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Sikhs, Hindus celebrate Diwali in Yuba-Sutter
They celebrate for different reasons, but in Yuba City — as in India — adherents to the Sikh and Hindu religions come together for the festival of lights.
Several hours prior to the Diwali festival at Sri Narayan Hindu Temple on Tuesday evening, stores on Palora Avenue buzzed with customers shopping for holiday items.
"People buy a whole new outfit just for today," said Amindeep Baraich, 26, who purchased 10 small terra cotta vessels to use as candles at her home, and at her place of worship, the Sri Guru Nanak Sikh Temple on Bogue Road.
Diwali — pronounced Dih-vah-lee — is the most widely celebrated of Indian holidays. In the Hindu faith, it marks the emergence of the Lord Rama from 14 years of exile.
Sikhs celebrate the release of their sixth Guru, and 52 other princes, from imprisonment by the Muslim Emperor Jahengir, who ruled India in the early 17th century.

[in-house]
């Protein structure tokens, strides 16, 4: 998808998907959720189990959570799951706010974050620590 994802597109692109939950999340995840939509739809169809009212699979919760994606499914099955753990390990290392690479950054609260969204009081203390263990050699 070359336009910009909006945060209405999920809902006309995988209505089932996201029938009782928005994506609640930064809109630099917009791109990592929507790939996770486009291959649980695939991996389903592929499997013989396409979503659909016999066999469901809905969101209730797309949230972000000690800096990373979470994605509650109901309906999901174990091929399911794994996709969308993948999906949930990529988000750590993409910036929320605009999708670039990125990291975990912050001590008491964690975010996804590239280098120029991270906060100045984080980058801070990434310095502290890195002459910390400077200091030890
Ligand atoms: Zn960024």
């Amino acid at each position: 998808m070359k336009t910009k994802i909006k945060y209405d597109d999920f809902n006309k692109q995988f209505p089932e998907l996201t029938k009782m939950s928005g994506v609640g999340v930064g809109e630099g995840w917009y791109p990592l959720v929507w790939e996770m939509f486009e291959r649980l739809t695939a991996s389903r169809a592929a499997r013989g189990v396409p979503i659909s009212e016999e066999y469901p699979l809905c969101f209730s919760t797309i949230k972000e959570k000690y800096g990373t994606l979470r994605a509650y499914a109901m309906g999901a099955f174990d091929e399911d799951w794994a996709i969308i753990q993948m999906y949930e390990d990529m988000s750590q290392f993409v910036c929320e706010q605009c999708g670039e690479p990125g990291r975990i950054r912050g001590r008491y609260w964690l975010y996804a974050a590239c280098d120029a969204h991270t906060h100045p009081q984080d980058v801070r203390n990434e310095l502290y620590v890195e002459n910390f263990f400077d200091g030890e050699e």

Isha Pabla, 31, of Yuba City, said she remembers being frightened of the fireworks during Diwali when she was a child in India. Fireworks are an important part of the celebration there.
"Our parents used to get us new clothes, and we went to both the Hindu temple and the Gurdwara," she said.
Symbolically, in both traditions, the candle light of Diwali represents the victory of light over darkness, good over evil, knowledge over ignorance.
At LA Merchandise in Yuba City, store owner Bakhsho Visla spent the hours prior to the festival running between the cash register and the shelves along the back wall, where boxes of Diwali candle ingredients — terra cotta bowls, mustard oil and cotton wicks — had to be constantly replenished for customers.
"People buy 25 or 35 all day," she said. "And everybody buys sweets."
She also had ordered extra boxes of jalebi, a bright orange dessert popular in Northern India.
In India, Sri Lanka, Fiji, and cities in the US with large Hindu populations, gift-giving is a big part of the holiday tradition.
"But here, it's mostly an exchange of sweets," said Baraich.
"People just keep it simple here," said Pabla.
CONTACT Nancy Pasternack at npasternack@appealdemocrat. com or 749-4781. Find her on Facebook at /ADnpasternack or on Twitter at @ADnpasternack.